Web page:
Trailer owner who survived blaze’s wrath feels burnt by park’s rules
Marilyn Migliaccio is in a tough spot.
When the Coal Seam Fire whipped through the Storm King Mobile Home Park, it left her home damaged but intact, but robbed her of her reasons for living there.
The shady trees that gave her home a feeling of solitude and protection were gone. Her closest neighbors lost their homes.
And worst of all, her feeling of safety is gone because the steep hillside right next to the mobile home is poised to pummel the trailer with tons of dirt, debris and water.
So she decided to move.
But as she looked into selling the home, she discovered that park rules won’t allow a mobile home that’s 20 years old or older to remain in the park after it is sold. This means Migliaccio can sell her 1982 Windsor trailer, but the buyer will have to find a new park to move it to.
Unfortunately, its location in Glenwood Springs gave the trailer much of its value, so if it must be moved, it would be worth far less than the $15,000 she still owes on it.
The 20-year rule
The rule that prohibits an old trailer from remaining at the park seemed innocuous at first. In fact, Migliaccio doesn’t even remember if it was in effect when she bought the trailer. It was, according to the trailer park’s owner.
But in the wake of the fire, she’s learned that the rule could mean the difference between paying off her creditors and starting over, or declaring bankruptcy.
Although she still has the option of living at the park, Migliaccio said she can’t sleep there anymore. The constant stress from evacuations, coupled with her fear of flooding and mudslides, keeps her awake at night.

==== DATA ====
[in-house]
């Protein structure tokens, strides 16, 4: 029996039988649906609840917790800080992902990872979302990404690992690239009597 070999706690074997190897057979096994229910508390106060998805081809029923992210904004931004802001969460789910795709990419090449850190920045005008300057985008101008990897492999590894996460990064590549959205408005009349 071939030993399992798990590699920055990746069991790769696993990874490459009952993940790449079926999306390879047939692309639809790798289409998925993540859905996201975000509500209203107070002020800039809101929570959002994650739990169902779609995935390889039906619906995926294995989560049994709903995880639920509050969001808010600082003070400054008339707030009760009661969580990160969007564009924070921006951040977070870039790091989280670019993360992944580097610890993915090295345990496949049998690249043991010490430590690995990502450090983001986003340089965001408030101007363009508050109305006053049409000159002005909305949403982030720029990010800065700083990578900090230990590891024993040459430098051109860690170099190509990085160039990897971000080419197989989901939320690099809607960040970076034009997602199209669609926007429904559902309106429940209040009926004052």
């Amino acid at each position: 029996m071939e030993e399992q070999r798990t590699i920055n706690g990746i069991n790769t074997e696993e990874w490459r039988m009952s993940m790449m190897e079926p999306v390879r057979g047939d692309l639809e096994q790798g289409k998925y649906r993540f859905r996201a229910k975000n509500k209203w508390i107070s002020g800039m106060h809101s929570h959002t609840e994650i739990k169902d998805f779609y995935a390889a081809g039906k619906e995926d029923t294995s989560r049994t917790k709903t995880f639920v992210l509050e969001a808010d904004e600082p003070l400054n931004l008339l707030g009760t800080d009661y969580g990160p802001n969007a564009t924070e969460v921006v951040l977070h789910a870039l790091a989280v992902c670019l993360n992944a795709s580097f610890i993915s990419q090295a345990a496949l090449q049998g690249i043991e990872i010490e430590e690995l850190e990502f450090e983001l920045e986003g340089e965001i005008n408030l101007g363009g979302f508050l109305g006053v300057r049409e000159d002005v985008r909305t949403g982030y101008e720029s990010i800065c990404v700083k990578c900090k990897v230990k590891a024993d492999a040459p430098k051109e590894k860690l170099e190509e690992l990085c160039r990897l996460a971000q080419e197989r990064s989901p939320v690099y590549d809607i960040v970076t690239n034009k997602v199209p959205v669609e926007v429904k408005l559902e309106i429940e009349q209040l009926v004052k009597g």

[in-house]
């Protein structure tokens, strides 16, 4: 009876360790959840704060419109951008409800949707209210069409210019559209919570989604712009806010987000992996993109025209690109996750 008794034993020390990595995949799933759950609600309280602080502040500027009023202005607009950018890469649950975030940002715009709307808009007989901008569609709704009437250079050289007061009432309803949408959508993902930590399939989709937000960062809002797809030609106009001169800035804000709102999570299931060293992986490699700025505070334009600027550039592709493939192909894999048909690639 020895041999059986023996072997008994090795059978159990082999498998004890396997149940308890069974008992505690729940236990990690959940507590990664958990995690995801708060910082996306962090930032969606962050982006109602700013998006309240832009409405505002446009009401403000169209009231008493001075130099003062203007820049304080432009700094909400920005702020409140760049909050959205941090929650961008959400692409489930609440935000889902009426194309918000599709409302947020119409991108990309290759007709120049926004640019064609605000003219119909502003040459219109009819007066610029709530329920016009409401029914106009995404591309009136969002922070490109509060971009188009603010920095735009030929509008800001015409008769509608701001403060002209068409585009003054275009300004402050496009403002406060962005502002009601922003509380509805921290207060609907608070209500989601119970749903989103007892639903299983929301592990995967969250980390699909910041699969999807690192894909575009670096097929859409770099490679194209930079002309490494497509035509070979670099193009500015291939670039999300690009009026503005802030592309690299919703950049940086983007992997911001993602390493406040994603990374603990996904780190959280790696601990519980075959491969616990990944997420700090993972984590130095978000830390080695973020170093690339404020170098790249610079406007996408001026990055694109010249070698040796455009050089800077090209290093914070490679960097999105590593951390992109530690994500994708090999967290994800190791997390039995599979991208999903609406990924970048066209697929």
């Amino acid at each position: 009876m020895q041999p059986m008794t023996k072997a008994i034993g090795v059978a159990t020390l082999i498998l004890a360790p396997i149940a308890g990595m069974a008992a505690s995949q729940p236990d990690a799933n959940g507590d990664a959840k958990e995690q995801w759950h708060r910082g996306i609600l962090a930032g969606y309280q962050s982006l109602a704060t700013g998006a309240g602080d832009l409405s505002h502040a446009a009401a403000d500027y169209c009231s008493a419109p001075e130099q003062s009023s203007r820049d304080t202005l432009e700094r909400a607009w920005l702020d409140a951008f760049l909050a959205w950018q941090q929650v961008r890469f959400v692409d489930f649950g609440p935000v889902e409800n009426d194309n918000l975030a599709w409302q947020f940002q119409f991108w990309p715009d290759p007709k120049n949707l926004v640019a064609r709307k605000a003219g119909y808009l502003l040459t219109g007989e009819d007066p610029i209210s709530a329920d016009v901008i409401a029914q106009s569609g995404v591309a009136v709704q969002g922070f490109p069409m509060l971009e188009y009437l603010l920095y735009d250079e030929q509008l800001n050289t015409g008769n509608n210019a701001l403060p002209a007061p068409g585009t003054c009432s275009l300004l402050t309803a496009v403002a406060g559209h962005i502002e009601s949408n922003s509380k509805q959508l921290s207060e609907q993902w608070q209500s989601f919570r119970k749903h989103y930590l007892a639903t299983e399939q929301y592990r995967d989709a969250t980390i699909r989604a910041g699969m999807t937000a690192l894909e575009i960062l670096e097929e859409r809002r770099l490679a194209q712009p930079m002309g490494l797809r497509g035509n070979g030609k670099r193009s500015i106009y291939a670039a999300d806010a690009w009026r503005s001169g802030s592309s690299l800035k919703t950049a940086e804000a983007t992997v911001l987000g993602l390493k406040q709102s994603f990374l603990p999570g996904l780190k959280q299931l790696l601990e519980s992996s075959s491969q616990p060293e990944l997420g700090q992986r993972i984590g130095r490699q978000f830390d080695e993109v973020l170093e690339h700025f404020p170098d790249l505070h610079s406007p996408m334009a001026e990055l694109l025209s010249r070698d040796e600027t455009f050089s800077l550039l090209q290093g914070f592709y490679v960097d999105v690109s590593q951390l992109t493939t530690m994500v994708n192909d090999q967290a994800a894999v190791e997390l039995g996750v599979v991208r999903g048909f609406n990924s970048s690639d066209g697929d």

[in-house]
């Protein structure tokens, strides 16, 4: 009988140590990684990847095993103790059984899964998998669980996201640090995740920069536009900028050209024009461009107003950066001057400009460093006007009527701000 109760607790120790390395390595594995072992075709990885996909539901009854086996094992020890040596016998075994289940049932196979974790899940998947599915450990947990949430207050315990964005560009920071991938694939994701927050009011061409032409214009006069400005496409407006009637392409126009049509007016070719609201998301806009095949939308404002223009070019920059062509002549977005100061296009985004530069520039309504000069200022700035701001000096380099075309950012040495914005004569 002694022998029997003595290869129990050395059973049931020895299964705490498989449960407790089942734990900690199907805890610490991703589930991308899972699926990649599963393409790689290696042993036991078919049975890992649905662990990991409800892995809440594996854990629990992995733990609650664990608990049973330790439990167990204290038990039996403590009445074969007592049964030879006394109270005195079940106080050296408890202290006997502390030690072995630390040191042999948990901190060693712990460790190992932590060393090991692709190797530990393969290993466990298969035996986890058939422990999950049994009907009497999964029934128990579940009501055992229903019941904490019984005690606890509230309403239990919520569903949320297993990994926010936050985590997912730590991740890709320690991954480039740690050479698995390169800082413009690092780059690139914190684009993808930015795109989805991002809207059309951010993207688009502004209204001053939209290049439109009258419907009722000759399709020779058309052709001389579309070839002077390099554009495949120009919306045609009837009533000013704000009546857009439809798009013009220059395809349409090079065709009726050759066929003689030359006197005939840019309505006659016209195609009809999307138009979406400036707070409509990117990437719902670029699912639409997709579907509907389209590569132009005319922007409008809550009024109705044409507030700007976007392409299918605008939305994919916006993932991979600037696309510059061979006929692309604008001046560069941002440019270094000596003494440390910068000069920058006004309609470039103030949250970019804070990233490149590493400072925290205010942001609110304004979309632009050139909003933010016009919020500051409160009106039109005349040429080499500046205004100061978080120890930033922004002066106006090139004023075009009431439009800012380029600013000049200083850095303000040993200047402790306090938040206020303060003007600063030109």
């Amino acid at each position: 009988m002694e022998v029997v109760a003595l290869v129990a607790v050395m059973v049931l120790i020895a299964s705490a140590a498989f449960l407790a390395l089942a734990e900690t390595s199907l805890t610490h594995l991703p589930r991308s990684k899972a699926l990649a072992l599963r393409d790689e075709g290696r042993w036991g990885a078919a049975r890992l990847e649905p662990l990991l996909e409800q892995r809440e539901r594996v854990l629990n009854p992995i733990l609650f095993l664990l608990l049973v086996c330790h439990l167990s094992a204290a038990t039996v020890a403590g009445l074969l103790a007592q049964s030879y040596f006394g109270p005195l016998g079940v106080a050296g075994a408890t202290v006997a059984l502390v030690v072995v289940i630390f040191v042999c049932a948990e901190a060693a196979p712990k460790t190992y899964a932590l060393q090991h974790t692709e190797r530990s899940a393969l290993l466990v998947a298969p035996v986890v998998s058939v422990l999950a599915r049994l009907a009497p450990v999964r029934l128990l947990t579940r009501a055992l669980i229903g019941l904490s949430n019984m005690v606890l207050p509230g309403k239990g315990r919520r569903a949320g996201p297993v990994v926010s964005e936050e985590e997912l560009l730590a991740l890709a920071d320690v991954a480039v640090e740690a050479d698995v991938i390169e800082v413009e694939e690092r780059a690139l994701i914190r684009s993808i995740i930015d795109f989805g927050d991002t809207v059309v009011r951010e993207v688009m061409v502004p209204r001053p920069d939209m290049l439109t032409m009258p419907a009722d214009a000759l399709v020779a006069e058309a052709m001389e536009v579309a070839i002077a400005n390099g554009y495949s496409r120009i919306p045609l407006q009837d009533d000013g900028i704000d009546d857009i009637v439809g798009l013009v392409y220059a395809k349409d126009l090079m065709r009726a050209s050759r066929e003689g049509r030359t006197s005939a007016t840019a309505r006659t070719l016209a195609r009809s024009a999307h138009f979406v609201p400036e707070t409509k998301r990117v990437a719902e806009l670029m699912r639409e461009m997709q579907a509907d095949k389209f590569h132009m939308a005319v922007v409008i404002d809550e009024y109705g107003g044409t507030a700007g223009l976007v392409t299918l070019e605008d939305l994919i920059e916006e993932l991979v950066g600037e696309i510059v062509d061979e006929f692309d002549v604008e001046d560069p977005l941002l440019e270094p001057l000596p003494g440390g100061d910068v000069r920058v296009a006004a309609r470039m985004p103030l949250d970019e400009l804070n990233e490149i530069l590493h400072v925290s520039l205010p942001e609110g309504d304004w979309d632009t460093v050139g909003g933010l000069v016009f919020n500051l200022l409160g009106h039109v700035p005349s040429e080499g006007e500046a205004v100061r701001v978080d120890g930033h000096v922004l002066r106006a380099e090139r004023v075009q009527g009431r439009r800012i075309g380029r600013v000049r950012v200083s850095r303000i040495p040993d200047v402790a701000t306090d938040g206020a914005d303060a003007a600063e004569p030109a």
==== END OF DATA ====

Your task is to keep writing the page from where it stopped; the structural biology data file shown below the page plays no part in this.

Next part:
On top of the debt owed on the trailer, it would cost her $3,000 to move it. So, she says, her only choice is to sell it.
“I am no longer able to live there,” she said. “Everything around me burned. It’s not the same property I bought.”
Migliaccio has asked for an exemption to the 20-year rule so she can sell the home, pay off her loan and start over. She pointed out that the structure itself is still in pretty good shape and she feels it doesn’t make the park look run-down.
Her attorney, Donald Kaufman, said such an exemption is allowed under park rules.
Kaufman, who agreed to help Migliaccio on a pro bono basis, said it could be clearly stipulated on any sales contract that if Migliaccio is allowed to sell it and the trailer is sold again, it would have to be moved.
Although such a stipulation would likely decrease Migliaccio’s selling price for the trailer, Migliaccio still thinks if the trailer were allowed to remain at the park, she would be able to sell it for enough money to pay off her debt.
“She’s not looking at making a profit,” Kaufman said. She only expects to walk away, lose her investment, but be able to pay off the $15,000 debt on the mobile home.
If you do it for one …
Storm King Mobile Home Park owner Carol Fuller, a longtime Roaring Fork Valley resident, said she offered Migliaccio $6,000 for the mobile home.
The offer, made by Storm King Park manager Warren Pennington, called for Fuller to pay Migliaccio $500 a month for one year, based on the proceeds from renting out the trailer, Kaufman said.